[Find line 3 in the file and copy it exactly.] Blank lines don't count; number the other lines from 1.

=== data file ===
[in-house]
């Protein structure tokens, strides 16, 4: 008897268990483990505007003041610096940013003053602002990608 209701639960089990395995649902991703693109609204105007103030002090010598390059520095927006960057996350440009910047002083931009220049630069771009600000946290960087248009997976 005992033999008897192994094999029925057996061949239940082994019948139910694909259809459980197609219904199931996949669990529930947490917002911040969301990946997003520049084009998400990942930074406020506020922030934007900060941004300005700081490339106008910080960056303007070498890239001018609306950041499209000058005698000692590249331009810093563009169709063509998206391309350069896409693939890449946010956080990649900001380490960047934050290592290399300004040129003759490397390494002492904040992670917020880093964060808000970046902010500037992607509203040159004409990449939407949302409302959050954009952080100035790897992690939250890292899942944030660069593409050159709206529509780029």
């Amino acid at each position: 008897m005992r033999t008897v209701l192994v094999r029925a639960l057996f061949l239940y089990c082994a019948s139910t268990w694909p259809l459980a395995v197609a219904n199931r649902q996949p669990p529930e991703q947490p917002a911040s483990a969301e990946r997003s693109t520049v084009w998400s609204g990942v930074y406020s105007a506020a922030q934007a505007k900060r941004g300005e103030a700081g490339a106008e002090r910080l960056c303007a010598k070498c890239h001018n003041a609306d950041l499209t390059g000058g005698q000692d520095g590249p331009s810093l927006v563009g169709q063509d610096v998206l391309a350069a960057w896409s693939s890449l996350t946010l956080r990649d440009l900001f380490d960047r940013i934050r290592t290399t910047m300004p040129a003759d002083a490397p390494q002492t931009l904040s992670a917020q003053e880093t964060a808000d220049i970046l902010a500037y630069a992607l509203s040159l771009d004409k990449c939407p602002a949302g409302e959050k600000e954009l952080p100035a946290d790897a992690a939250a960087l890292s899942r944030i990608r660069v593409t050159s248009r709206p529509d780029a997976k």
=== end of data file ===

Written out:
């Amino acid at each position: 008897m005992r033999t008897v209701l192994v094999r029925a639960l057996f061949l239940y089990c082994a019948s139910t268990w694909p259809l459980a395995v197609a219904n199931r649902q996949p669990p529930e991703q947490p917002a911040s483990a969301e990946r997003s693109t520049v084009w998400s609204g990942v930074y406020s105007a506020a922030q934007a505007k900060r941004g300005e103030a700081g490339a106008e002090r910080l960056c303007a010598k070498c890239h001018n003041a609306d950041l499209t390059g000058g005698q000692d520095g590249p331009s810093l927006v563009g169709q063509d610096v998206l391309a350069a960057w896409s693939s890449l996350t946010l956080r990649d440009l900001f380490d960047r940013i934050r290592t290399t910047m300004p040129a003759d002083a490397p390494q002492t931009l904040s992670a917020q003053e880093t964060a808000d220049i970046l902010a500037y630069a992607l509203s040159l771009d004409k990449c939407p602002a949302g409302e959050k600000e954009l952080p100035a946290d790897a992690a939250a960087l890292s899942r944030i990608r660069v593409t050159s248009r709206p529509d780029a997976k």